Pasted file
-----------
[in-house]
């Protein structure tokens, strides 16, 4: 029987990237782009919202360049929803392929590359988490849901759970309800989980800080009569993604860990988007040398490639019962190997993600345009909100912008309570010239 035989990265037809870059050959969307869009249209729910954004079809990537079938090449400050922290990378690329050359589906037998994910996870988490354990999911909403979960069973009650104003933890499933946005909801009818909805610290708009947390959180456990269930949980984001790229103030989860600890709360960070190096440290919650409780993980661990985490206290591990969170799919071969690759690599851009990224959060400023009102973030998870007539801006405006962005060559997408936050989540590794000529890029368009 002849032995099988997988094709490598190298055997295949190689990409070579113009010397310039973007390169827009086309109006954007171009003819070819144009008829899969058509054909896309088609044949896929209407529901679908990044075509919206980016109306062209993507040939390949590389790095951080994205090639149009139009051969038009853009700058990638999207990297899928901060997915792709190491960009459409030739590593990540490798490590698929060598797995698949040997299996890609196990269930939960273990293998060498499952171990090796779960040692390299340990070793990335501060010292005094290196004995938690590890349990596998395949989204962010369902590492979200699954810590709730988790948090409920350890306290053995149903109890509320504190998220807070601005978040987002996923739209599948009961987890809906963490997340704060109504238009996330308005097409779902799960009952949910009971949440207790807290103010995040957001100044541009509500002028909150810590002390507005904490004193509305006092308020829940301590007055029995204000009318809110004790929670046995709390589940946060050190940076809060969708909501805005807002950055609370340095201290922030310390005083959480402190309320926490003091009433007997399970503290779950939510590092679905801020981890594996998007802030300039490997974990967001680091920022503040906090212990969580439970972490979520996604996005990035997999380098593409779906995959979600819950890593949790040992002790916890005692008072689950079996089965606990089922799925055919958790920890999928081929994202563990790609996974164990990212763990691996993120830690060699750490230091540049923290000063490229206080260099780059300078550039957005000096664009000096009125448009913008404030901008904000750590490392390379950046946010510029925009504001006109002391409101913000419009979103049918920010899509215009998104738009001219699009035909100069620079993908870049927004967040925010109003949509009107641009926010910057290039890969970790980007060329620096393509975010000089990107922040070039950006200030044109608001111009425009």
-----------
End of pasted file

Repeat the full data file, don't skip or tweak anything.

[in-house]
């Protein structure tokens, strides 16, 4: 029987990237782009919202360049929803392929590359988490849901759970309800989980800080009569993604860990988007040398490639019962190997993600345009909100912008309570010239 035989990265037809870059050959969307869009249209729910954004079809990537079938090449400050922290990378690329050359589906037998994910996870988490354990999911909403979960069973009650104003933890499933946005909801009818909805610290708009947390959180456990269930949980984001790229103030989860600890709360960070190096440290919650409780993980661990985490206290591990969170799919071969690759690599851009990224959060400023009102973030998870007539801006405006962005060559997408936050989540590794000529890029368009 002849032995099988997988094709490598190298055997295949190689990409070579113009010397310039973007390169827009086309109006954007171009003819070819144009008829899969058509054909896309088609044949896929209407529901679908990044075509919206980016109306062209993507040939390949590389790095951080994205090639149009139009051969038009853009700058990638999207990297899928901060997915792709190491960009459409030739590593990540490798490590698929060598797995698949040997299996890609196990269930939960273990293998060498499952171990090796779960040692390299340990070793990335501060010292005094290196004995938690590890349990596998395949989204962010369902590492979200699954810590709730988790948090409920350890306290053995149903109890509320504190998220807070601005978040987002996923739209599948009961987890809906963490997340704060109504238009996330308005097409779902799960009952949910009971949440207790807290103010995040957001100044541009509500002028909150810590002390507005904490004193509305006092308020829940301590007055029995204000009318809110004790929670046995709390589940946060050190940076809060969708909501805005807002950055609370340095201290922030310390005083959480402190309320926490003091009433007997399970503290779950939510590092679905801020981890594996998007802030300039490997974990967001680091920022503040906090212990969580439970972490979520996604996005990035997999380098593409779906995959979600819950890593949790040992002790916890005692008072689950079996089965606990089922799925055919958790920890999928081929994202563990790609996974164990990212763990691996993120830690060699750490230091540049923290000063490229206080260099780059300078550039957005000096664009000096009125448009913008404030901008904000750590490392390379950046946010510029925009504001006109002391409101913000419009979103049918920010899509215009998104738009001219699009035909100069620079993908870049927004967040925010109003949509009107641009926010910057290039890969970790980007060329620096393509975010000089990107922040070039950006200030044109608001111009425009």